It's sad when any hyena dies.
It's even worse when it's a hyena you're particularly fond of.
It's hardest of all when it's a tiny cub.
Last night, we came upon what originally seemed like an idyllic scene at the Happy Zebra den. Sawtooth - one of my favorite hyenas - was grooming her tiny black cub Neverland, who was born fewer than 20 days ago. The cub, however, wasn’t moving. We could see that his head was covered in blood.
After the vigorous bath didn’t breathe life into Neverland, Sawtooth stood over her motionless cub, looking confused. Several minutes later, she lay down in the denhole, just a meter or so from Neverland's body.
None of the other hyenas at the den seemed to understand why the cub was so very still. Over the next hour, several of them came over to sniff and prod the dead cub. Snapper, a Happy Zebra subadult, even picked Neverland up and carried him around for a while before she lost interest, placing him carefully back where she had found him.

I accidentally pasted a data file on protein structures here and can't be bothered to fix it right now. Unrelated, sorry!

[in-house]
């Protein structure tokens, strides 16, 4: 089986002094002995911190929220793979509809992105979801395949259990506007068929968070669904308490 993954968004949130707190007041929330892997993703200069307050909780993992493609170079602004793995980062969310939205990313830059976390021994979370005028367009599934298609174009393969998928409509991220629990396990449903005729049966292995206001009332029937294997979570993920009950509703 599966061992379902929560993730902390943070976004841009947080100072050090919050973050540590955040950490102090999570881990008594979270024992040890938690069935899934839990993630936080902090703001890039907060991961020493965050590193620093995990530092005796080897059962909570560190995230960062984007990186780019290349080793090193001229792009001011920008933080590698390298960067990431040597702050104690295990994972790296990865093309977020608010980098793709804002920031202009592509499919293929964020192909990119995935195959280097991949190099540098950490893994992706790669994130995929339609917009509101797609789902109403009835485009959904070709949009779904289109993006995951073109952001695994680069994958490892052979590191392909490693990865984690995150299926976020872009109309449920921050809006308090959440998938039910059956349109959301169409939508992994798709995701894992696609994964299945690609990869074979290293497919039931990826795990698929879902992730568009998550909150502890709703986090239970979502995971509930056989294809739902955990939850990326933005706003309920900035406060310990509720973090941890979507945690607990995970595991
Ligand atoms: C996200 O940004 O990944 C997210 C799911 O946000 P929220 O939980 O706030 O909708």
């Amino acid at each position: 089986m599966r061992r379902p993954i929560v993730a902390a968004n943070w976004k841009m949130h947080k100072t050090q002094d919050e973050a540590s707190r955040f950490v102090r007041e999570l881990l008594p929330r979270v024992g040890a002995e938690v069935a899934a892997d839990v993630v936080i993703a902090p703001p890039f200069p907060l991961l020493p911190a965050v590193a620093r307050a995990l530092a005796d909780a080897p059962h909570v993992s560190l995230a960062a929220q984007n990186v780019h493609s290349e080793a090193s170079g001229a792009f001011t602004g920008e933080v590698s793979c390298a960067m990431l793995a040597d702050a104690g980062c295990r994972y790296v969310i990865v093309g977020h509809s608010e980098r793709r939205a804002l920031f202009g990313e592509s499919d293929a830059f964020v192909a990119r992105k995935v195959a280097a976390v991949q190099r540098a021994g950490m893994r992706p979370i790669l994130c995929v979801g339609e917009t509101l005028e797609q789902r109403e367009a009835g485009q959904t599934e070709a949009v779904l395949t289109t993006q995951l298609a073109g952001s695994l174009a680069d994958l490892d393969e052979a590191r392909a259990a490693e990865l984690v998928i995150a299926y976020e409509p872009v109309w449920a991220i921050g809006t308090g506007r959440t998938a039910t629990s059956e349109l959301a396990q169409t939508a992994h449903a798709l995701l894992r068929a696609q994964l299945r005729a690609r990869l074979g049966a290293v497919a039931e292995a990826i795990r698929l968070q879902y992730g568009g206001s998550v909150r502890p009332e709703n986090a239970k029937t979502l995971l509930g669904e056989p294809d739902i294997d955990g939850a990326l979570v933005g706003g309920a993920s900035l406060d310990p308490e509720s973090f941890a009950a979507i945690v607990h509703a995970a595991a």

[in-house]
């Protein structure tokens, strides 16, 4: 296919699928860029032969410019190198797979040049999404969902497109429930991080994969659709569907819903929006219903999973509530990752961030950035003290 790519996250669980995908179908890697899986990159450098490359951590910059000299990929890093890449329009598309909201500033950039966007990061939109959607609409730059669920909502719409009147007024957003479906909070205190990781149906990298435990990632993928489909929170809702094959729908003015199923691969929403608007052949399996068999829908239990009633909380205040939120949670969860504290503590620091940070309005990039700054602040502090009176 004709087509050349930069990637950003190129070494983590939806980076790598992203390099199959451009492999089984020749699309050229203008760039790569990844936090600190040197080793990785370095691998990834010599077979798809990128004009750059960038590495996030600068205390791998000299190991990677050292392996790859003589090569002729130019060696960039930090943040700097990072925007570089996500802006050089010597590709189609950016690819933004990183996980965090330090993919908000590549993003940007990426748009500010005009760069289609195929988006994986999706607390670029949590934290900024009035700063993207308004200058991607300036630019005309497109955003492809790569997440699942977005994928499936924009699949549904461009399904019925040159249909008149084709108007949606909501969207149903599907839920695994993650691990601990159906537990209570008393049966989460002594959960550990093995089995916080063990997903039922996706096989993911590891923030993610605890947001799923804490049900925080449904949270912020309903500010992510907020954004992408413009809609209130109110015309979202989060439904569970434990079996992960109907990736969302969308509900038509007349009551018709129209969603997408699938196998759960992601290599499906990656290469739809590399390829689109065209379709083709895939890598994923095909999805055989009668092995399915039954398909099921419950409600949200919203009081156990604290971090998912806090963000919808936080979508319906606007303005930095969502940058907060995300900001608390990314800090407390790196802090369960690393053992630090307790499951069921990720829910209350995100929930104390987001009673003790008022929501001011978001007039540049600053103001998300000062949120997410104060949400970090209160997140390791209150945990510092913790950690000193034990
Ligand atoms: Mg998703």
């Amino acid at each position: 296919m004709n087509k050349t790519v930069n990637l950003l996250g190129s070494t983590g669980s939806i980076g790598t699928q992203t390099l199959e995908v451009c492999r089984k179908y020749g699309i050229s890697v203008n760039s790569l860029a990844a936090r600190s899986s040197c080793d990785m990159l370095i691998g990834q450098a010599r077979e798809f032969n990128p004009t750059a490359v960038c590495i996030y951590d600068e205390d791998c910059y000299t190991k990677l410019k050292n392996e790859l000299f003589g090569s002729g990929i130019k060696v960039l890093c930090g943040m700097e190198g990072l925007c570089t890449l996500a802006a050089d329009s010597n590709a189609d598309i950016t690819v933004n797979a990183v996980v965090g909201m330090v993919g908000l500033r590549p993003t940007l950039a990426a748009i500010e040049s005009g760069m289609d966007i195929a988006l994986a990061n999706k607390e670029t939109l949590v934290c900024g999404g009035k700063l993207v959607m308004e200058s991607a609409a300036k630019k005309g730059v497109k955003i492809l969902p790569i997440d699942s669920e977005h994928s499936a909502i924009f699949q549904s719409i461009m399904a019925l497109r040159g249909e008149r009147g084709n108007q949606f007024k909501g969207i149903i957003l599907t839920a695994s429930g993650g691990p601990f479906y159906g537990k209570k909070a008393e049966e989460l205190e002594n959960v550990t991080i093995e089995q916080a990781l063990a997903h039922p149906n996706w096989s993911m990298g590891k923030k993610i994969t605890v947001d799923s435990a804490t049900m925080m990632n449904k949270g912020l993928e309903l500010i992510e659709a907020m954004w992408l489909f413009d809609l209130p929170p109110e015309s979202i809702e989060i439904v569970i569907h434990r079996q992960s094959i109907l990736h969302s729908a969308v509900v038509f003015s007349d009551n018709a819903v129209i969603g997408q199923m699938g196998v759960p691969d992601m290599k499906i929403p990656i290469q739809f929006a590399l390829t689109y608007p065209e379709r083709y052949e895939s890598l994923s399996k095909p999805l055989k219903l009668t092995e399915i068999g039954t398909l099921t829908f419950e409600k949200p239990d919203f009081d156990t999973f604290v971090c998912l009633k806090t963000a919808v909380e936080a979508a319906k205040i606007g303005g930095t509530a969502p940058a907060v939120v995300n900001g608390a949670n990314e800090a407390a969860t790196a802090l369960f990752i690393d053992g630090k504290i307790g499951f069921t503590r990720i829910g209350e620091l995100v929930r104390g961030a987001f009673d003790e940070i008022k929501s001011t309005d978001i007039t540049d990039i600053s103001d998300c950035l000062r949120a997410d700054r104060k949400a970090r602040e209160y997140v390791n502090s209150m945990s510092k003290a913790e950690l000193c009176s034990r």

Our necropsy showed that Neverland had died from massive head trauma just an hour or two before we arrived at the den. His entire skull and jaw had been crushed. While adult hyenas have extremely robust skulls, a young cub's skull still has a lot of developing left to do, and is surprisingly fragile.
The most likely scenario? Infanticide by another hyena. It’s brutal, but it happens in many species. When food is a limited resource, any extra mouths to feed mean less nourishment for you and your offspring. One way to deal with such competition is to kill it. It’s hard to know how often infanticide happens among hyenas, and we’ll never find out all the details surrounding Neverland's death.
The sad truth is that fewer than half of all hyena cubs survive to adulthood. We’ve got over fifty cubs here at Serena…let’s hope they can beat those tough odds.